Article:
9/11 panel faults government on cybersecurity

Progress lacking in protection of critical infrastructure and providing radio spectrum to first responders, panel says.

Joris Evers Staff Writer, CNET News.com
Joris Evers covers security.
Joris Evers
2 min read
The federal government is not making enough progress in protecting critical infrastructures such as communications networks and the Internet, said former members of the commission that investigated the attacks of Sept. 11, 2001.

Progress also is lacking in airline security and providing radio spectrum to first responders, according to the 9/11 Public Discourse Project, which is made up of the 10 individuals--five Republicans and five Democrats--who served on the Sept. 11 commission.

The 9/11 Public Discourse Project on Monday issued a report card with an A- for battling terrorist financing, but all 40 of the other grades (see PDF) were lower.

"There are far too many C's, D's and F's in the report card we will issue today. Many obvious steps that the American people assume have been completed have not been. Our leadership is distracted," the project leaders said in a statement.

Critical infrastructure protection initiatives received a D: No risk and vulnerability assessments have been made; no national priorities have been established; and no recommendations have been made on allocation of scarce resources, according to the report.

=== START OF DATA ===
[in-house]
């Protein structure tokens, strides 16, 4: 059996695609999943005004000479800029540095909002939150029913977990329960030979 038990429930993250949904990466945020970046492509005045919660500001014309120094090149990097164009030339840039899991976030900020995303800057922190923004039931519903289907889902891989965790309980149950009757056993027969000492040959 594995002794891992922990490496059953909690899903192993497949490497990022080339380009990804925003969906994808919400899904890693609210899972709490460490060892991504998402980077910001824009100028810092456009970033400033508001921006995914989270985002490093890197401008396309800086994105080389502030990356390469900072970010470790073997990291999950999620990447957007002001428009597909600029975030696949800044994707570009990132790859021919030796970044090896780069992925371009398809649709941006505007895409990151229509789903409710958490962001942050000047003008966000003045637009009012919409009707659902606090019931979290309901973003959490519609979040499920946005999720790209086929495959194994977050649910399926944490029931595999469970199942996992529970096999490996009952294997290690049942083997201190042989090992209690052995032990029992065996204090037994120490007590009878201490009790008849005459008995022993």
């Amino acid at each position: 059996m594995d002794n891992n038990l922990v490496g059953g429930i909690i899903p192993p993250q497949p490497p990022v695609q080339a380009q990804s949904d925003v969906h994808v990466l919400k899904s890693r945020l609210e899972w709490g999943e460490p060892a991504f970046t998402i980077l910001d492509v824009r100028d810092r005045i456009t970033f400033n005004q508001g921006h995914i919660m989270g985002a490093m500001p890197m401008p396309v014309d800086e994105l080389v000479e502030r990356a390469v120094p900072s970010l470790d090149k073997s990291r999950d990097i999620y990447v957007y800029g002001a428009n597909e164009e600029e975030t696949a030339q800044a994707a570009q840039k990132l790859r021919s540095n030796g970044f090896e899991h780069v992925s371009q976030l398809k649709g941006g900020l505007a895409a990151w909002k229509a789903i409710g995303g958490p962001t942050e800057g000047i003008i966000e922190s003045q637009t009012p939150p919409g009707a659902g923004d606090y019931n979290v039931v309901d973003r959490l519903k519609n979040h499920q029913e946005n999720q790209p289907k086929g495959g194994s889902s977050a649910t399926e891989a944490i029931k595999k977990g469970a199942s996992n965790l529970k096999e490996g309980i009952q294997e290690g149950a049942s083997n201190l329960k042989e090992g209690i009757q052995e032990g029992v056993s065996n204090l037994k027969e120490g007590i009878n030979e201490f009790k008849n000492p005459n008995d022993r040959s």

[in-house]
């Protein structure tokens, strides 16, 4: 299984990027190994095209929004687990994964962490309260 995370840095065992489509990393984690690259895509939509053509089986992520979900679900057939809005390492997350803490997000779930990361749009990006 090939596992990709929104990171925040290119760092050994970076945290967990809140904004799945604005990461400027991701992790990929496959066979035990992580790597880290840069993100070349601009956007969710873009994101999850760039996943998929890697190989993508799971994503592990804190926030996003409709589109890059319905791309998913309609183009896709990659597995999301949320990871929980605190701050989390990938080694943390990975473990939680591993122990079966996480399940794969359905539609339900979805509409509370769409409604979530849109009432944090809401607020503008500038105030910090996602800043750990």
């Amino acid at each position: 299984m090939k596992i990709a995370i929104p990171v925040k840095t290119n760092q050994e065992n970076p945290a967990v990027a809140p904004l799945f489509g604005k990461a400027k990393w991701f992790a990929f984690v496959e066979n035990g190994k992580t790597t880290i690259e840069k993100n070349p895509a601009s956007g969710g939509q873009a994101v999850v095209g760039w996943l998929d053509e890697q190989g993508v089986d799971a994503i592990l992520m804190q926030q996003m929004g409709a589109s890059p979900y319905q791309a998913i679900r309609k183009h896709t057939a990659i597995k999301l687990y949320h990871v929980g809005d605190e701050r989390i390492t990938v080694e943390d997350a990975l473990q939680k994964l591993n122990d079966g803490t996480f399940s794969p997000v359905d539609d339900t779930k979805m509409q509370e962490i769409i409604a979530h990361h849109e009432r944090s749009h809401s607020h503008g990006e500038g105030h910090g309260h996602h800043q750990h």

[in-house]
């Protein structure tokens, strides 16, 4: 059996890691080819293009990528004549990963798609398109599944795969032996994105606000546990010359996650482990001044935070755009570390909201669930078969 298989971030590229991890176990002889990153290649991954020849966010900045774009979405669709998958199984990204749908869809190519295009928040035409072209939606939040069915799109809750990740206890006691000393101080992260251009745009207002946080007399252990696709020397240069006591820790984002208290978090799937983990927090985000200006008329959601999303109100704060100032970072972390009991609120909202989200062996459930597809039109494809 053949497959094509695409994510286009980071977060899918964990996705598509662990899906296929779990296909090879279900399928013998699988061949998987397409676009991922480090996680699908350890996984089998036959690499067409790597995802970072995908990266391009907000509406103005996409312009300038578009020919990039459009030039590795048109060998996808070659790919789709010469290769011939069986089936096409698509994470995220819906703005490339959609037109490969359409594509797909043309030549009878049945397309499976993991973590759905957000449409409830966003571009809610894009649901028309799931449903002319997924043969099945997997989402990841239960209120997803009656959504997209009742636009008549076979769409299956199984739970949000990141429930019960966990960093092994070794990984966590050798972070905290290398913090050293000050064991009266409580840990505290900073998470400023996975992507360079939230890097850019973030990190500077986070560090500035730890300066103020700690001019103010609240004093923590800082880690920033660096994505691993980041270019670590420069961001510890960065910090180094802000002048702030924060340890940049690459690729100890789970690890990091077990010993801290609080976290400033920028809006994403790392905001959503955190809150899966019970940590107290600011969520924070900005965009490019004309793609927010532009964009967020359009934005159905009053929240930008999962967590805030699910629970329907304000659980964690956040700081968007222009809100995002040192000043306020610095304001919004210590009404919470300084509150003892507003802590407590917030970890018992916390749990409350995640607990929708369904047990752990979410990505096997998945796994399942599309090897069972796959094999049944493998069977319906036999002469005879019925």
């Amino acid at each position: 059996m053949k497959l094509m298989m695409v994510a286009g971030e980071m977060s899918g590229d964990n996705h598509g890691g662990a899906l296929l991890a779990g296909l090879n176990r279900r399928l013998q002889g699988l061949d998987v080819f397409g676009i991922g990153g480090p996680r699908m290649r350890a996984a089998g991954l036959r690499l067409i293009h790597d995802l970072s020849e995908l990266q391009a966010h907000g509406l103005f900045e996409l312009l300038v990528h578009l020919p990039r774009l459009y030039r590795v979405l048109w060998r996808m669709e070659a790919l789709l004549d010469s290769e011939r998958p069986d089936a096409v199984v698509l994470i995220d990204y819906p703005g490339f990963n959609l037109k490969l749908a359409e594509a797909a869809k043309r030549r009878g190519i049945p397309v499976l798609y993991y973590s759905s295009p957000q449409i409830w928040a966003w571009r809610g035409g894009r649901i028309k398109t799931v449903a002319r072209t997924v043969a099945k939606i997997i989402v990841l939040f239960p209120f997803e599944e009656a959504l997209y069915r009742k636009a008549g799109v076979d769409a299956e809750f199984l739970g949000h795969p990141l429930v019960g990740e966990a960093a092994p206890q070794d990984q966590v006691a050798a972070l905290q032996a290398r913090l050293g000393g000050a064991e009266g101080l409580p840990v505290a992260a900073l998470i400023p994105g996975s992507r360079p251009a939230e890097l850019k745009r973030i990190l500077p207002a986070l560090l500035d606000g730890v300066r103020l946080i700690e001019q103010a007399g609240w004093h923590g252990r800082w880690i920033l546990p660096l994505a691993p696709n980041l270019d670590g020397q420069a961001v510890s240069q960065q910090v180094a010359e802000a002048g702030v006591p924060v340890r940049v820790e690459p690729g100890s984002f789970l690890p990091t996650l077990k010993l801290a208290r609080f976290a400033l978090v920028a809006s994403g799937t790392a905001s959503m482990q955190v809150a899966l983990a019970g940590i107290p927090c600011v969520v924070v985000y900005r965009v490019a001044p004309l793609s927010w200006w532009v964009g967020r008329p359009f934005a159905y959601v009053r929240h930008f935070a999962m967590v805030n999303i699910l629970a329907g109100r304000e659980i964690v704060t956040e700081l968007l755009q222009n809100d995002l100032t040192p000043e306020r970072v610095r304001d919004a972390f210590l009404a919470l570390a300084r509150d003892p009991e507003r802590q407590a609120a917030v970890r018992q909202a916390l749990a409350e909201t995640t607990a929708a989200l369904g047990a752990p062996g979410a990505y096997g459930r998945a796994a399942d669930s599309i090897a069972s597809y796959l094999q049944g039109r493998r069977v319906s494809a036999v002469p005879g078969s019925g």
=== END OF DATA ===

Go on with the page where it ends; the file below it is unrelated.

"All key decisions are at least a year away. It is time that we stop talking about setting priorities, and actually set some," the former commissioners wrote.

The shortcomings are "shocking" and "scandalous," according to the 9/11 Public Discourse Project.

The government also was faulted for a lack of agency information-sharing that's needed to strengthen intelligence, members said.

The former commissioners also critiqued the work on new, more secure ID cards according to the Real ID Act. New standards for issuing birth certificates continue to be delayed until at least early 2006. "Without movement on the birth certificate issue, state-issued IDs are still not secure," according to the report. In addition, Congress has failed to take a leading role in passport security, the report said.

The system to check foreign visitors is not working as it should, according to the 9/11 Public Discourse Project. The US-Visit (U.S. Visitor and Immigrant Status Indicator Technology) screening system is running, but not yet at all borders and the exit component has not been widely deployed, the commissioners wrote.

The 9/11 Public Discourse Project has now been disbanded. The commissioners have called on the public and government to act on the recommendations.